Bullet was Sarena Moore's service dog and was by her side in the classroom as she sat in her wheelchair.
On October 1, he lay docile, just as he was trained, when a student came into class and opened fire. Moore, 44, was one of his first targets.
The shooter ordered everyone to the ground, Tracy Heu said, and when Moore obeyed, he told her to get back on her wheelchair. She did. Her shot her anyway.
Bullet never left Moore's side. He was there when she took her last breath.
"That's what he is trained to do," Dow said. "He's trained to stay right next to her no matter what."
Moore loved the dog and trained him herself, Dow said. That's why he feared he'd lost not only Moore, but the companion she depended on.
"You name it -- he did everything with her," Dow said.
The day after Moore was killed, Dow says, the police came to his front door. He looked down to see Bullet wagging his tail.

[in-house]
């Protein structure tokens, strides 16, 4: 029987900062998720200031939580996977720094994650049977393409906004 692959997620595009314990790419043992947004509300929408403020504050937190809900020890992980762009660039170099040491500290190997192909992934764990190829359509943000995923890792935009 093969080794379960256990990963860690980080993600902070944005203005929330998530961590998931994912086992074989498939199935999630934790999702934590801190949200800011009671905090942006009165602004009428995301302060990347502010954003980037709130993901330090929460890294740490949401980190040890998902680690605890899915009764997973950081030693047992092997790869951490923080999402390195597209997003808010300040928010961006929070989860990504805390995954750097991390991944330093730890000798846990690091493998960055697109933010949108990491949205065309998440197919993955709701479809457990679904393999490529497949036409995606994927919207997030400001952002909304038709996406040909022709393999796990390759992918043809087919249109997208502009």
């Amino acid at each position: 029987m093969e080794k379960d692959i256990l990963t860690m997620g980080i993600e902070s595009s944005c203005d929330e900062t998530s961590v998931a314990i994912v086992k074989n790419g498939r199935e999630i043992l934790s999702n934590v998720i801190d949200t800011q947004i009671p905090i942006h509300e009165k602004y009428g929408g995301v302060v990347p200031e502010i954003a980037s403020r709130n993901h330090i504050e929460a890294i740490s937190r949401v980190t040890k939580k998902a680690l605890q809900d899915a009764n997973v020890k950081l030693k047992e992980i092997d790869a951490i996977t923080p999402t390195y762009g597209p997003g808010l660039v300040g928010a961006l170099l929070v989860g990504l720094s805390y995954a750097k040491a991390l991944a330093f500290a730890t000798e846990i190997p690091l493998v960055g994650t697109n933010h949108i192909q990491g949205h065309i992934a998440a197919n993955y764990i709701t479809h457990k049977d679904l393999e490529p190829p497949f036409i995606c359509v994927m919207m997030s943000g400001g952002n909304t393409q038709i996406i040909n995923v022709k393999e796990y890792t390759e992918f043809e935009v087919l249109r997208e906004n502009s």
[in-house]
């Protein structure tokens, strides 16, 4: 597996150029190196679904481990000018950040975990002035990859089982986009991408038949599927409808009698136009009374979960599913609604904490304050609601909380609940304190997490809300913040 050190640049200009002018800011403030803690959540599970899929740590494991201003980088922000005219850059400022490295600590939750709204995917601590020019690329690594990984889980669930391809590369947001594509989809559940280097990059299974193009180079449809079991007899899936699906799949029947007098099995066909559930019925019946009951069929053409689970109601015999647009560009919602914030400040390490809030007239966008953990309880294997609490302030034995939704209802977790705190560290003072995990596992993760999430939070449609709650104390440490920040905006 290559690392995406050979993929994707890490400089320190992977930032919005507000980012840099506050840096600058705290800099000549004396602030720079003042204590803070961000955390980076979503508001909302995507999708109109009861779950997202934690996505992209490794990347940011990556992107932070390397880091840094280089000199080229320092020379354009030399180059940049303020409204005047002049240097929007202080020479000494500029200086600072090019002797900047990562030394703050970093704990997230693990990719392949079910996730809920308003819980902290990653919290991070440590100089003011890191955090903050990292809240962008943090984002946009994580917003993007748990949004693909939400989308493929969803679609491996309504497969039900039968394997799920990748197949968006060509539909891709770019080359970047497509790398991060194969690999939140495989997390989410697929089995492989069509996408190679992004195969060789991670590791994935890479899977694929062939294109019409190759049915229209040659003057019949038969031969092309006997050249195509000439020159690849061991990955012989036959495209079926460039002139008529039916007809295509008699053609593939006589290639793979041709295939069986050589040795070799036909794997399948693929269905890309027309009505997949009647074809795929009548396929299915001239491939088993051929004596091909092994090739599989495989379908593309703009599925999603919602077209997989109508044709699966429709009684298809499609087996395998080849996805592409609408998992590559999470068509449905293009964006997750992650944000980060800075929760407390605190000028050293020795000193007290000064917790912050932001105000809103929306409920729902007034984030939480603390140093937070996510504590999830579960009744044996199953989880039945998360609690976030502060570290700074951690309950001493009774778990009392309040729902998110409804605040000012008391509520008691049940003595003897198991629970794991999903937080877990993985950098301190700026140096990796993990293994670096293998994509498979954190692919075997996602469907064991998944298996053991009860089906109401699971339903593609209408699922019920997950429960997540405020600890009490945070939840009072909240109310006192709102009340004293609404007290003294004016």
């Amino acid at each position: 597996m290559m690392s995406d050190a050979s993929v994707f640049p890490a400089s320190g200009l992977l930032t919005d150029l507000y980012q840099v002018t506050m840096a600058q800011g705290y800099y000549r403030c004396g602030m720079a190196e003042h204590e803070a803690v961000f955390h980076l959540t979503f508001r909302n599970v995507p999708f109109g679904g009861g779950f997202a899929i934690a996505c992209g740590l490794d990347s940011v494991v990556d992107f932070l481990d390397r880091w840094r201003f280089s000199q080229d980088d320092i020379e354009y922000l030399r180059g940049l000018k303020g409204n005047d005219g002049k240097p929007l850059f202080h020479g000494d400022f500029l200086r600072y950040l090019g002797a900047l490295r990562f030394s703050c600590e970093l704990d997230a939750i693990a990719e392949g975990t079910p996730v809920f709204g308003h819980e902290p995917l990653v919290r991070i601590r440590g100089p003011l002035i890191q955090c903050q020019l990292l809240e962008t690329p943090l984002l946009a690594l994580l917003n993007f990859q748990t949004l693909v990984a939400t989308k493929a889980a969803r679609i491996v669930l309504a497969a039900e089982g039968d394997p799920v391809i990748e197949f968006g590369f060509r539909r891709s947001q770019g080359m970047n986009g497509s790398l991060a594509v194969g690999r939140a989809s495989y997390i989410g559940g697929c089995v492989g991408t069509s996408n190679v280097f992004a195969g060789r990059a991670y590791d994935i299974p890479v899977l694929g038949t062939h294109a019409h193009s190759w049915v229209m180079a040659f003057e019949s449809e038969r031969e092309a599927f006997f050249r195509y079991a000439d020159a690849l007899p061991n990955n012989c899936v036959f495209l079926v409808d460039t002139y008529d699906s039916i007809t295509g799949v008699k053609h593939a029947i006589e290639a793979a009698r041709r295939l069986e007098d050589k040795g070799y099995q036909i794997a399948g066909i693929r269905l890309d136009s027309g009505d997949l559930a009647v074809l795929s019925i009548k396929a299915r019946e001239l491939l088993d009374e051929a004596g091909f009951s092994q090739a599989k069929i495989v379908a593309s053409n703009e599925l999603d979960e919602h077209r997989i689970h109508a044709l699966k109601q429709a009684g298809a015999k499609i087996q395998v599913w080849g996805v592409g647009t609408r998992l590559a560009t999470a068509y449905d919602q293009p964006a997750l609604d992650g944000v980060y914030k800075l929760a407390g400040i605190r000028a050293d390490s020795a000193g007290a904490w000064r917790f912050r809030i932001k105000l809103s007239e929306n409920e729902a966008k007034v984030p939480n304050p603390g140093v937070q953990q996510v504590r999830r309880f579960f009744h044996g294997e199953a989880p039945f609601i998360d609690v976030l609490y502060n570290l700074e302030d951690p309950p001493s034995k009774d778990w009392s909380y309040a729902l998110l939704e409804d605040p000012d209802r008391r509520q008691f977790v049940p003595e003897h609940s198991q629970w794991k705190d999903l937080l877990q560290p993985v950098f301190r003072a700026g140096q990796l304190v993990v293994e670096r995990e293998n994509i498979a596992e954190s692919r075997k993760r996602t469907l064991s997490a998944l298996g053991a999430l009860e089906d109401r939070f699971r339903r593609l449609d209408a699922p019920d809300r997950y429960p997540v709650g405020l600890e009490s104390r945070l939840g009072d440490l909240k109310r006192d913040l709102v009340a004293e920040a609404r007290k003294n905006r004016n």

"I was ecstatic," Dow said.
But he has since noticed Bullet is not the same.
"He's been acting really droopy. He knows she ain't coming home, 'cause he was there when the fatal day happened," Dow said.
Dow says Bullet represents a dream Moore had to train animals to comfort humans. She was working toward a business degree despite suffering excruciating back pain that made her rely on a wheelchair to get around.
Dow says she suffered from sciatica.
"Her dream was to always open a ranch for handicapped kids to ride horses. She wanted people to know there is better therapy out there than just dogs," Dow said.
For Dow, the dog his fiancee trained is exactly what he now needs for comfort.
"Bullet became a piece of Sarena, and I was happy to get him back."
Bullet was named by his previous owners. Dow and Moore could never have known it would be Bullet that helped make her life better, and a bullet that would take her life away.